The ability for a player to be "clutch" is often analyzed by sports fans and pundits. The topic is often difficult to accurately evaluate.

Here is the definition of "clutch" in relation to sports:

1. Being or occurring in a tense or critical situation: won the championship by sinking a clutch putt.

2. Tending to be successful in tense or critical situations: The coach relied on her clutch pitcher.

Now basketball fanatics always rave about how "clutch" NBA superstar Kobe Bryant is.

Bryant is the all-time leader for hitting the most game-winning shots. Now does this mean that Bryant is the most clutch player in the league? 

Well, that's debatable.

With a team trailing by one or two points, or tied, in the final 24 seconds of regular-season and playoff games since 1996-97, with a minimum of 30 shots. Here are the players' shooting statistics:


Notice how Bryant's actual percentage of hitting the "big" game shots are actually quite low.  Carmelo Anthony leads the pack at nearly 50 percent. Shouldn't Anthony be considered the most "clutch" in the league?

Statistics don't always tell the whole story. In many scenarios Bryant's game winners have been more memorable or in more dramatic fashion. Everybody has a different opinion on this, but both sides can be easily debated.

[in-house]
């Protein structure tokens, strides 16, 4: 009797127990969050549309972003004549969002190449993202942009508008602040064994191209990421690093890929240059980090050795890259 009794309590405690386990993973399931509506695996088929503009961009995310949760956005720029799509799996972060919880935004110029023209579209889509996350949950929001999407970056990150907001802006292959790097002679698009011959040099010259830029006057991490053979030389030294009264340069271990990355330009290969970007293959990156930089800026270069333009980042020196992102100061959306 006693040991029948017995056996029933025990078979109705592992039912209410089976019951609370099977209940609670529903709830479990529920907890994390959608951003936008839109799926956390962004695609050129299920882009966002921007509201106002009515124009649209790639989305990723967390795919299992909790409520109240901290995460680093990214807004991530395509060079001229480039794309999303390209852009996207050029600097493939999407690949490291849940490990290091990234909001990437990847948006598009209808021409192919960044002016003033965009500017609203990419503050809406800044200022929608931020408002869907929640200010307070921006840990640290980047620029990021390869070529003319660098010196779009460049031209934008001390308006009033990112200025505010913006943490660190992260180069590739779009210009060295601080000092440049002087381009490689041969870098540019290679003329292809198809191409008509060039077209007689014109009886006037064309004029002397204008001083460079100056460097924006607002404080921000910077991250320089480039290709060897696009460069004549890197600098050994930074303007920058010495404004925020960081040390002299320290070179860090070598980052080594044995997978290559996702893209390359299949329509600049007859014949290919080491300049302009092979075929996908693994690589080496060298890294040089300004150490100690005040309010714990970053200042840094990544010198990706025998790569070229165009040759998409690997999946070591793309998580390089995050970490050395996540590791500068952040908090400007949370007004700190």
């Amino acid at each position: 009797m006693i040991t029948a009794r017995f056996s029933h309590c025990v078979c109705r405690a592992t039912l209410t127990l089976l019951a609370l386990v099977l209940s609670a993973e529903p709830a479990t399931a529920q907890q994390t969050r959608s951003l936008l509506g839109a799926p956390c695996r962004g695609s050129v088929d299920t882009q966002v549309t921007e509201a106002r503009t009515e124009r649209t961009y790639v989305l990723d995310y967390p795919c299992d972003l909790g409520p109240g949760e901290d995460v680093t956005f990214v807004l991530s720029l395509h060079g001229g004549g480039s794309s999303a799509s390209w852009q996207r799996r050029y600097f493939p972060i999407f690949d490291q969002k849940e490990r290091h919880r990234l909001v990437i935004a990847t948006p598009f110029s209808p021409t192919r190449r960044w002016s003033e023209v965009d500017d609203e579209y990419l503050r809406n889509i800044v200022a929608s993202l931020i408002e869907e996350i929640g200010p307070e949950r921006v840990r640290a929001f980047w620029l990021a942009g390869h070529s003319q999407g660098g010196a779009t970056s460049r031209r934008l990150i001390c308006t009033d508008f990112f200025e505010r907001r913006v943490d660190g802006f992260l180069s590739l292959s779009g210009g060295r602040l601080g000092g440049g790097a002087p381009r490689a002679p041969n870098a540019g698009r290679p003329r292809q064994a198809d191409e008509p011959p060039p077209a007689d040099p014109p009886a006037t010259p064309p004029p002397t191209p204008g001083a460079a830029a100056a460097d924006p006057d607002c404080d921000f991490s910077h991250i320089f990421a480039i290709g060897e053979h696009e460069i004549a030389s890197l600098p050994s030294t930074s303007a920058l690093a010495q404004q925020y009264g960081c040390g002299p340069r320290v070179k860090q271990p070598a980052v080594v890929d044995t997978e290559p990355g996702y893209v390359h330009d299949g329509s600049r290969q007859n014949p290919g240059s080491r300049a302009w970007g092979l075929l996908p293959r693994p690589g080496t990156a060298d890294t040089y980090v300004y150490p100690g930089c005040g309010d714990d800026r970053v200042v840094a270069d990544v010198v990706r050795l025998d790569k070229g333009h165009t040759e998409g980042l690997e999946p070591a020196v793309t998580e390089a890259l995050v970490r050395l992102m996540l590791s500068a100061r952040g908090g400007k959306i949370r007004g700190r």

Now the clutch factor is also heavily talked about in football as well. With legendary quarterbacks pulling off the "two minute drill" to win the game while trailing on the scoreboard.

The "clutch" rating was recently inserted in the Madden 12 video game.


This give players like Tom Brady, Tim Tebow, Aaron Rodgers and a select group of others to perform with a higher accuracy later in games. The "clutch" system could be a welcomed element to other sports video games.

The debate of who is "clutch" will always be up a contentious argument. When an elite player in a sport such as Sidney Crosby or Bryant scores a game-winning goal or basket, they are branded as "clutch" without much technical evidence.

When an unknown player makes a clutch play, it is more often deemed "fluky" or "lucky."

That's just the nature of being a sports fan -- lots of opinions.